11

Like some other emoji characters, the 0x0001F1E9 0x0001F1EA combination (German flag) is represented as a single character on screen although it is really two different Unicode character points combined. Is it represented as one or two different characters in Swift?

  • Swift strings are fully Unicode. What happens when you test this? – admdrew Jun 2 '14 at 22:21
  • Those two characters (which don't render in my browser) are "REGIONAL INDICATOR SYMBOL LETTER D" and "REGIONAL INDICATOR SYMBOL LETTER E". I can see the connection to Germany, but in what context do they render as a German flag? – Keith Thompson Jun 2 '14 at 23:22
  • @Keith, on iOS and OSX it is rendered as German flag Emoji. You can google it up (can't provide the link myself, on mobile right mow) – Max Yankov Jun 3 '14 at 5:48
  • This blog post by Ole answers your question in depth: oleb.net/blog/2014/07/swift-strings – Klaas Oct 28 '14 at 1:12
  • On Android you also see a flag. On Windows the letters DE. – Hans Kesting Nov 15 '18 at 19:01
24
let flag = "\u{1f1e9}\u{1f1ea}"

then flag is 🇩🇪 .

For more regional indicator symbols, see:
http://en.wikipedia.org/wiki/Regional_Indicator_Symbol

  • 3
    I think you're just re-stating the question – Ben Leggiero May 16 '17 at 18:16
6

Support for "extended grapheme clusters" has been added to Swift in the meantime. Iterating over the characters of a string produces a single character for the "flags":

let string = "Hi🇩🇪!"
for char in string.characters {
    print(char)
}

Output:

H
i
🇩🇪
!
5

Swift 3 implements Unicode in its String struct. In Unicode, all flags are pairs of Regional Indicator Symbols. So, 🇩🇪 is actually 🇩 followed by 🇪 (try copying the two and pasting them next to eachother!).

When two or more Regional Indicator Symbols are placed next to eachother, they form an "Extended Grapheme Cluster", which means they're treated as one character. This is why "🇪🇺 = 🇫🇷🇪🇸🇩🇪...".characters gives you ["🇪🇺", " ", "=", " ", "🇫🇷🇪🇸🇩🇪", ".", ".", "."].

If you want to see every single Unicode code point (AKA "scalar"), you can use .unicodeScalars, so that "Hi🇩🇪!".unicodeScalars gives you ["H", "i", "🇩", "🇪", "!"]

tl;dr

🇩🇪 is one character (in both Swift and Unicode), which is made up of two code points (AKA scalars). Don't forget these are different! 🙂


See Also

2

Swift doesn't tell you what the internal representation of a String is. You interact with a String as a list of full-size (32-bit) Unicode code points:

for character in "Dog!🐶" {
    println(character)
}
// prints D, o, g, !, 🐶

If you want to work with a string as a sequence of UTF-8 or UTF-16 code points, use its utf8 or utf16 properties. See Strings and Characters in the docs.

  • So, the German flag emoji will be broken in two with this operation? Aren't there some helper methods in place for methods like this? – Max Yankov Jun 2 '14 at 22:38
  • False; you can use string.unicodeScalars instead of string.characters and get "Hi🇩🇪!".unicodeScalars == ["H","i","🇩","🇪","!"] – Ben Leggiero May 16 '17 at 18:04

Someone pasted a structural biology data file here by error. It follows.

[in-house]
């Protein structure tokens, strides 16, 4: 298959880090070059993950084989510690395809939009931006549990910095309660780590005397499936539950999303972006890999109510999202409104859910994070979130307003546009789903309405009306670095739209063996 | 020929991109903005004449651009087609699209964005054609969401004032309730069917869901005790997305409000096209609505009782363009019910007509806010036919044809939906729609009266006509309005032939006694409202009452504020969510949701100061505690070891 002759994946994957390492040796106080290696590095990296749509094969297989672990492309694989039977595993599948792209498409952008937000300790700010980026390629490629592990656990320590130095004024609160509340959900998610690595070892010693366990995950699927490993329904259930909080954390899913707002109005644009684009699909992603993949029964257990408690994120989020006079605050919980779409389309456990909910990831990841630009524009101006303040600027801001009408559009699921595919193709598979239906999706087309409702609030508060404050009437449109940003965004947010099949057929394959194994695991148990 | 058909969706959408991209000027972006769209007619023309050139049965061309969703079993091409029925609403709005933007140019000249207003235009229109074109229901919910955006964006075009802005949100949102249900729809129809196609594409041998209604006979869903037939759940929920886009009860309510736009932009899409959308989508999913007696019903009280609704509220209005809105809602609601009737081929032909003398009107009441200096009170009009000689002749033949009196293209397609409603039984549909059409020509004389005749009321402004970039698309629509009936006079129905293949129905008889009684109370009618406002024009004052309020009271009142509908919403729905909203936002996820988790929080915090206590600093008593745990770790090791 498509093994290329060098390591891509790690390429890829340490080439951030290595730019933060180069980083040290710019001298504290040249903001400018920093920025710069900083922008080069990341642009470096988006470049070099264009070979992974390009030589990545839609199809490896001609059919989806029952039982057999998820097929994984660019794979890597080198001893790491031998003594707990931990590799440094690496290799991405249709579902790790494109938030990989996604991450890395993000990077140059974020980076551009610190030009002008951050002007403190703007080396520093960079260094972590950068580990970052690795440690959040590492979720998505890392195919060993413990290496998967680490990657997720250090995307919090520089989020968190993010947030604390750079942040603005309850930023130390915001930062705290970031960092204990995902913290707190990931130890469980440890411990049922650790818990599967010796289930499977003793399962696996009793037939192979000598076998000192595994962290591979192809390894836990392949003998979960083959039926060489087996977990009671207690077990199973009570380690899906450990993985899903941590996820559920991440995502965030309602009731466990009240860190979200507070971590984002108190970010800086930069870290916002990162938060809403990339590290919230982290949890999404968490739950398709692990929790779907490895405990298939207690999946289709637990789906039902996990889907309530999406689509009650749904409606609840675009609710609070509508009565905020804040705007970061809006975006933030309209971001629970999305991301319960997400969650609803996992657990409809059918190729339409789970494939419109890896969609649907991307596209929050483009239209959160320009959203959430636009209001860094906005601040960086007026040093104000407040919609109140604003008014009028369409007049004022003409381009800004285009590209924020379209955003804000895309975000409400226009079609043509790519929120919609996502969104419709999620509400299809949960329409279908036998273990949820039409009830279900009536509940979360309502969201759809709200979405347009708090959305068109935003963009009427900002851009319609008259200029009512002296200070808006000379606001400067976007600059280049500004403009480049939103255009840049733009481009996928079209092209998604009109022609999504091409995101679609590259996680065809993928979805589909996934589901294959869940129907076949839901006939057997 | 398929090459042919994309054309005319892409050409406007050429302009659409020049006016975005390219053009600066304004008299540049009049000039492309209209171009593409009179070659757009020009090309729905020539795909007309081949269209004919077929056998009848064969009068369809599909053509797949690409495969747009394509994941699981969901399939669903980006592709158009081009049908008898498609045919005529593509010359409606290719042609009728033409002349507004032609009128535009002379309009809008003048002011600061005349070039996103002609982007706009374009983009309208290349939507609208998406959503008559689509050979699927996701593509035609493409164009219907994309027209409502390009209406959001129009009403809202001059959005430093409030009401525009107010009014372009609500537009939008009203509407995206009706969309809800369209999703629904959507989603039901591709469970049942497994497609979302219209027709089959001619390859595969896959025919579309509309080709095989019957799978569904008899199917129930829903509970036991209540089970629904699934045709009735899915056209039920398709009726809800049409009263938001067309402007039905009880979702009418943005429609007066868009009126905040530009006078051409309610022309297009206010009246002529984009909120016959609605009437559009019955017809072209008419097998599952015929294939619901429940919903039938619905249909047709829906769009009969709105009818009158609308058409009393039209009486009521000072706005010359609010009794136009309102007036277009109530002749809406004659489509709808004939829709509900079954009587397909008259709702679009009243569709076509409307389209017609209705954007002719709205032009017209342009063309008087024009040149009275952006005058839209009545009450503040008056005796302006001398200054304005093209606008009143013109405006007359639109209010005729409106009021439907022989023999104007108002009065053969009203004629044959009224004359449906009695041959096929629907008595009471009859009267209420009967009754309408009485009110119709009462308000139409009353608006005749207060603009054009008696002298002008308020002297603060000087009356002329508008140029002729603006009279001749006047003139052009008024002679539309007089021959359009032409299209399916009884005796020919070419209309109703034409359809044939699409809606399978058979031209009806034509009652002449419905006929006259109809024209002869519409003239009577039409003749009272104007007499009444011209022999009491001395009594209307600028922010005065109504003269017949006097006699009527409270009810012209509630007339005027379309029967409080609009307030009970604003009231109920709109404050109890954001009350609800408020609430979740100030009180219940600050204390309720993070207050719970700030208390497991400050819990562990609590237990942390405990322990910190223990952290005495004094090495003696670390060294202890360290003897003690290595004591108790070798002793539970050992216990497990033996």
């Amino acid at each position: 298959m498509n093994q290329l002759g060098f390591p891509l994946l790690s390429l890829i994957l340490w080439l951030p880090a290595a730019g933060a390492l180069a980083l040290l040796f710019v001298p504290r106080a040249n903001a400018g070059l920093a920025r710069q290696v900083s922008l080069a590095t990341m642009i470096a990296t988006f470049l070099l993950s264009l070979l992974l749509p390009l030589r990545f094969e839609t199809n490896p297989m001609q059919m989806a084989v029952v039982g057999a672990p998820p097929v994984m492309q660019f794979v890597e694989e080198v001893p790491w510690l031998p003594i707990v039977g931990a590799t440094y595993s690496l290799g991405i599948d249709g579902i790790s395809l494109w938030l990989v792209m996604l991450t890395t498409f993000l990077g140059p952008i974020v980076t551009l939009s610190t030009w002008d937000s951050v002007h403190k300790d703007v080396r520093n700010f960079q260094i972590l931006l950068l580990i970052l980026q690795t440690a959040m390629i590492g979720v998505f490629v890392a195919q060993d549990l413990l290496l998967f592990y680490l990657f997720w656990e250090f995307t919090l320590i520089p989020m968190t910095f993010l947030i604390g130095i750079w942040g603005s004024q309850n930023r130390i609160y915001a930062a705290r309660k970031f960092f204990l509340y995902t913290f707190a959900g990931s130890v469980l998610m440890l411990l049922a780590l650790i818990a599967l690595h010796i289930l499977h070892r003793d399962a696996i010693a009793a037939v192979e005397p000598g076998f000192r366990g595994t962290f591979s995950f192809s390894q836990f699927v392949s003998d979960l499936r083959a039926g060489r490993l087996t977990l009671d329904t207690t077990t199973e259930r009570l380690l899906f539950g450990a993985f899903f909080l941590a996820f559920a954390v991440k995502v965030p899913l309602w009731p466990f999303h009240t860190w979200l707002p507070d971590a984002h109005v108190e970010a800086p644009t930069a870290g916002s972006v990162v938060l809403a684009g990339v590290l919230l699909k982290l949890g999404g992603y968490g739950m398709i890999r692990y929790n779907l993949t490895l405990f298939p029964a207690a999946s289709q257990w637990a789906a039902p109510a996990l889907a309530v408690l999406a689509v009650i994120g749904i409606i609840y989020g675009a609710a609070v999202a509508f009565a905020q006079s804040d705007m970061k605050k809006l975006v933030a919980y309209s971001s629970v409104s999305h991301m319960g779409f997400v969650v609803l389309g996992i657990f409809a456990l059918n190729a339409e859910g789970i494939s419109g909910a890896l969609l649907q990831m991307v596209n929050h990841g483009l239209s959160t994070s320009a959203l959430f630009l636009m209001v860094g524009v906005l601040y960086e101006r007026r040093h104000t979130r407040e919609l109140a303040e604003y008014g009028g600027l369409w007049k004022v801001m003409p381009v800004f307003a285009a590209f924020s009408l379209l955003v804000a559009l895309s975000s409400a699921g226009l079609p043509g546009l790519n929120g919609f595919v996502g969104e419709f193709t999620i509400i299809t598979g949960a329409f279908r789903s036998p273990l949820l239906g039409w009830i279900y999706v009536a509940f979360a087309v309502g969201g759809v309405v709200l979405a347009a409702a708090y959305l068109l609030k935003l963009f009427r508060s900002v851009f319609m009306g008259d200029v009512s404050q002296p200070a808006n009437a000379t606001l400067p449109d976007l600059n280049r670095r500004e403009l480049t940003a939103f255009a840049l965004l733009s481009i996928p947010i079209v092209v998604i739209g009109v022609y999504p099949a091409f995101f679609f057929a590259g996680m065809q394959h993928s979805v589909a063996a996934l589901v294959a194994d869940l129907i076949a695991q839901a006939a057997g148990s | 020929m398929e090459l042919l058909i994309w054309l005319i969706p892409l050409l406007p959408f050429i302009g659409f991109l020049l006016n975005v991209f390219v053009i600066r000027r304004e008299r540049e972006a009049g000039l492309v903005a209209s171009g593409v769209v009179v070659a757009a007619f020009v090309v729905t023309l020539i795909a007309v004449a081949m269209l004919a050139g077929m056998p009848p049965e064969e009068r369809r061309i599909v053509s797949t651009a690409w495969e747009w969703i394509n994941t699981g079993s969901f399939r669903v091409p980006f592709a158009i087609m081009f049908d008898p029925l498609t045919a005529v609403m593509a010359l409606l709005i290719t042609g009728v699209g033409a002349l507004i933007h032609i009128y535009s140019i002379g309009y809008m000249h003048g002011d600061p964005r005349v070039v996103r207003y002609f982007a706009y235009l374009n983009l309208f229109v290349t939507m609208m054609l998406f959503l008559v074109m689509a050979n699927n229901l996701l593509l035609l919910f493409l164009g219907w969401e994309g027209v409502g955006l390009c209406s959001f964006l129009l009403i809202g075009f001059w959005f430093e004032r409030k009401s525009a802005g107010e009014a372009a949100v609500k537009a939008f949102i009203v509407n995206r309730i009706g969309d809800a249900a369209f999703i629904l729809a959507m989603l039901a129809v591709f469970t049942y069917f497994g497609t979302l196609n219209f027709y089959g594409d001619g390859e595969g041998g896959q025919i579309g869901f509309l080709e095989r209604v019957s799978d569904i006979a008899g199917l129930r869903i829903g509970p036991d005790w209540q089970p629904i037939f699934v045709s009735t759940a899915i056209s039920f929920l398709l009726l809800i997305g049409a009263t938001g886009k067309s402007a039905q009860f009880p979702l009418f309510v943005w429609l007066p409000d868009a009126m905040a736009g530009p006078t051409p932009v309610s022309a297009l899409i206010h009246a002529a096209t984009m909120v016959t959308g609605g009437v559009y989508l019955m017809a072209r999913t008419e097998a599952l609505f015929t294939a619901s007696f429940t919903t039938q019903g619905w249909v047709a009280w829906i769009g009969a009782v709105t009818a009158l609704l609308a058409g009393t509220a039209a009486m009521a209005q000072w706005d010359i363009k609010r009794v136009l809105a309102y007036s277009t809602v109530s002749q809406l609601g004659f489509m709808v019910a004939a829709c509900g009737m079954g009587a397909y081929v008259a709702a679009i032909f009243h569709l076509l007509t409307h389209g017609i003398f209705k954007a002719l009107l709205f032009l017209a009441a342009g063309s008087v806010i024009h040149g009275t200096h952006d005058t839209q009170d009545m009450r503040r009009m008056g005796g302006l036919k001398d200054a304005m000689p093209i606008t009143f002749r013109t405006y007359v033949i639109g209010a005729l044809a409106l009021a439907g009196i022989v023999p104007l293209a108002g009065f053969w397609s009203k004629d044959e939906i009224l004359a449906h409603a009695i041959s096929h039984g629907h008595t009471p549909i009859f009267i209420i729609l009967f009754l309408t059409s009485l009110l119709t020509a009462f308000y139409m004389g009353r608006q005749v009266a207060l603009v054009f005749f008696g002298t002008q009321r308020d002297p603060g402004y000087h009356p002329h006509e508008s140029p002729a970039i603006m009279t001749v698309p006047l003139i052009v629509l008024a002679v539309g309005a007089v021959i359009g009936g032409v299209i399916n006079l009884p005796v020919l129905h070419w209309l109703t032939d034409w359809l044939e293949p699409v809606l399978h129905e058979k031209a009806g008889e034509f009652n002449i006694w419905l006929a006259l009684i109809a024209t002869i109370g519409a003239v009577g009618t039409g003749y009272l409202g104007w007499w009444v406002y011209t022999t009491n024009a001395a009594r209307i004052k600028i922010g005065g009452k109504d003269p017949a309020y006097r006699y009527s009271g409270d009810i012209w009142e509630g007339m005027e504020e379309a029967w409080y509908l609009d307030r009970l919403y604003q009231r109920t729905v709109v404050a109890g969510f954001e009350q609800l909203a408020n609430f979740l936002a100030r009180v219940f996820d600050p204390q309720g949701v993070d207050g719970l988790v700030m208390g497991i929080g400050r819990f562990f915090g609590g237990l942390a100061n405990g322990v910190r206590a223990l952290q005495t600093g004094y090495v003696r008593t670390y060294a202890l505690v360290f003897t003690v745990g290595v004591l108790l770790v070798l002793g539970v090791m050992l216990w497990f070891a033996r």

0

With Swift 5, you can iterate over the unicodeScalars property of a flag emoji character in order to print the Unicode scalar values that compose it:

let emoji: Character = "🇮🇹"
for scalar in emoji.unicodeScalars {
    print(scalar)
}
/*
 prints:
 🇮
 🇹
 */

If you combine those scalars (that are Regional Indicator Symbols), you get a flag emoji:

let italianFlag = "🇮" + "🇹"
print(italianFlag) // prints: 🇮🇹
print(italianFlag.count) // prints: 1

Each Unicode.Scalar instance also has a property value that you can use in order to display a numeric representation of it:

let emoji: Character = "🇮🇹"
for scalar in emoji.unicodeScalars {
    print(scalar.value)
}
/*
 prints:
 127470
 127481
 */

You can create Unicode scalars from those numeric representations then associate them into a string:

let scalar1 = Unicode.Scalar(127470)
let scalar2 = Unicode.Scalar(127481)
let italianFlag = String(scalar1!) + String(scalar2!)
print(italianFlag) // prints: 🇮🇹
print(italianFlag.count) // prints: 1

If needed, you can use Unicode.Scalar's escaped(asASCII:) method in order to display a string representation of the Unicode scalars (using ASCII characters):

let emoji: Character = "🇮🇹"
for scalar in emoji.unicodeScalars {
    print(scalar.escaped(asASCII: true))
}
/*
 prints:
 \u{0001F1EE}
 \u{0001F1F9}
 */
let italianFlag = "\u{0001F1EE}\u{0001F1F9}"
print(italianFlag) // prints: 🇮🇹
print(italianFlag.count) // prints: 1

String's init(_:radix:uppercase:) may also be relevant to convert the scalar value to an hexadecimal value:

let emoji: Character = "🇮🇹"
for scalar in emoji.unicodeScalars {
    print(String(scalar.value, radix: 16, uppercase: true))
}
/*
 prints:
 1F1EE
 1F1F9
 */
let italianFlag = "\u{1F1EE}\u{1F1F9}"
print(italianFlag) // prints: 🇮🇹
print(italianFlag.count) // prints: 1

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